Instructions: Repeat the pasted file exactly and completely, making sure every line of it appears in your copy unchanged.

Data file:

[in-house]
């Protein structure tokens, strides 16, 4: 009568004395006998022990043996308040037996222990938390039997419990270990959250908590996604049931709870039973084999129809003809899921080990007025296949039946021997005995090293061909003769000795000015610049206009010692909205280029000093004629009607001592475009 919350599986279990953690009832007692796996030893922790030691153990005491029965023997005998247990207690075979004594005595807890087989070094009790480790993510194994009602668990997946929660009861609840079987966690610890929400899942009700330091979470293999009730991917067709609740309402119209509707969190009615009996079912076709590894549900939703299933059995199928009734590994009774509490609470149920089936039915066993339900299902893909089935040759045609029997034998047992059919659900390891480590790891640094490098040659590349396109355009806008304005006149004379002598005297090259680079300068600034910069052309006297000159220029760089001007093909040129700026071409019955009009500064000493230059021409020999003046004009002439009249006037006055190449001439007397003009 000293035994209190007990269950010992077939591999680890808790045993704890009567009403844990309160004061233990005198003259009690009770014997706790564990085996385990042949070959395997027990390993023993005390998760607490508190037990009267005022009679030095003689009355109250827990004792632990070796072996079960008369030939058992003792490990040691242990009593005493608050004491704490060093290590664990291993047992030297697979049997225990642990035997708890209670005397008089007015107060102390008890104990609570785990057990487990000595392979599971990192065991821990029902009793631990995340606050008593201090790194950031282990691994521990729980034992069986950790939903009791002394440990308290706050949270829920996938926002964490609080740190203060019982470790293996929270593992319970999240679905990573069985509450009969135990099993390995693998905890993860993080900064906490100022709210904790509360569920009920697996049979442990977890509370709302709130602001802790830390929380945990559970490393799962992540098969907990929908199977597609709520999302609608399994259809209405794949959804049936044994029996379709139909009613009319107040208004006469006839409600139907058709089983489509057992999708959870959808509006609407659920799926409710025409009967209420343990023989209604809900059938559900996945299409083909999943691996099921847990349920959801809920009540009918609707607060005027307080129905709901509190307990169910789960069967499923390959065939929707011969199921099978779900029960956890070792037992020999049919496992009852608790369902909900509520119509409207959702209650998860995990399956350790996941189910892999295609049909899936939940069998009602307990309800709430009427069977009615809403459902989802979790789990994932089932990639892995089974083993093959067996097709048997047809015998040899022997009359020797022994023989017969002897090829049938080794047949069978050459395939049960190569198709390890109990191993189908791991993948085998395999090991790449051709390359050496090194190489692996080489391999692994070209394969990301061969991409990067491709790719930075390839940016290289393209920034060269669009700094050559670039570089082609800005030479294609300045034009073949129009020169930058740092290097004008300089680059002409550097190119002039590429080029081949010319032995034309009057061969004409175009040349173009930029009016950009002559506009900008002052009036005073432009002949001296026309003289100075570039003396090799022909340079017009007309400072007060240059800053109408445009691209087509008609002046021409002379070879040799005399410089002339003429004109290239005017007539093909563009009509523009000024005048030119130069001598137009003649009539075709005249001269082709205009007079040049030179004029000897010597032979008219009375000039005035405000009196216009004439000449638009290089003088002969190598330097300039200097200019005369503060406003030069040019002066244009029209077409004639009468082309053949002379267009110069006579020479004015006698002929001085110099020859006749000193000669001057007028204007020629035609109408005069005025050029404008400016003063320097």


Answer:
[in-house]
């Protein structure tokens, strides 16, 4: 009568004395006998022990043996308040037996222990938390039997419990270990959250908590996604049931709870039973084999129809003809899921080990007025296949039946021997005995090293061909003769000795000015610049206009010692909205280029000093004629009607001592475009 919350599986279990953690009832007692796996030893922790030691153990005491029965023997005998247990207690075979004594005595807890087989070094009790480790993510194994009602668990997946929660009861609840079987966690610890929400899942009700330091979470293999009730991917067709609740309402119209509707969190009615009996079912076709590894549900939703299933059995199928009734590994009774509490609470149920089936039915066993339900299902893909089935040759045609029997034998047992059919659900390891480590790891640094490098040659590349396109355009806008304005006149004379002598005297090259680079300068600034910069052309006297000159220029760089001007093909040129700026071409019955009009500064000493230059021409020999003046004009002439009249006037006055190449001439007397003009 000293035994209190007990269950010992077939591999680890808790045993704890009567009403844990309160004061233990005198003259009690009770014997706790564990085996385990042949070959395997027990390993023993005390998760607490508190037990009267005022009679030095003689009355109250827990004792632990070796072996079960008369030939058992003792490990040691242990009593005493608050004491704490060093290590664990291993047992030297697979049997225990642990035997708890209670005397008089007015107060102390008890104990609570785990057990487990000595392979599971990192065991821990029902009793631990995340606050008593201090790194950031282990691994521990729980034992069986950790939903009791002394440990308290706050949270829920996938926002964490609080740190203060019982470790293996929270593992319970999240679905990573069985509450009969135990099993390995693998905890993860993080900064906490100022709210904790509360569920009920697996049979442990977890509370709302709130602001802790830390929380945990559970490393799962992540098969907990929908199977597609709520999302609608399994259809209405794949959804049936044994029996379709139909009613009319107040208004006469006839409600139907058709089983489509057992999708959870959808509006609407659920799926409710025409009967209420343990023989209604809900059938559900996945299409083909999943691996099921847990349920959801809920009540009918609707607060005027307080129905709901509190307990169910789960069967499923390959065939929707011969199921099978779900029960956890070792037992020999049919496992009852608790369902909900509520119509409207959702209650998860995990399956350790996941189910892999295609049909899936939940069998009602307990309800709430009427069977009615809403459902989802979790789990994932089932990639892995089974083993093959067996097709048997047809015998040899022997009359020797022994023989017969002897090829049938080794047949069978050459395939049960190569198709390890109990191993189908791991993948085998395999090991790449051709390359050496090194190489692996080489391999692994070209394969990301061969991409990067491709790719930075390839940016290289393209920034060269669009700094050559670039570089082609800005030479294609300045034009073949129009020169930058740092290097004008300089680059002409550097190119002039590429080029081949010319032995034309009057061969004409175009040349173009930029009016950009002559506009900008002052009036005073432009002949001296026309003289100075570039003396090799022909340079017009007309400072007060240059800053109408445009691209087509008609002046021409002379070879040799005399410089002339003429004109290239005017007539093909563009009509523009000024005048030119130069001598137009003649009539075709005249001269082709205009007079040049030179004029000897010597032979008219009375000039005035405000009196216009004439000449638009290089003088002969190598330097300039200097200019005369503060406003030069040019002066244009029209077409004639009468082309053949002379267009110069006579020479004015006698002929001085110099020859006749000193000669001057007028204007020629035609109408005069005025050029404008400016003063320097």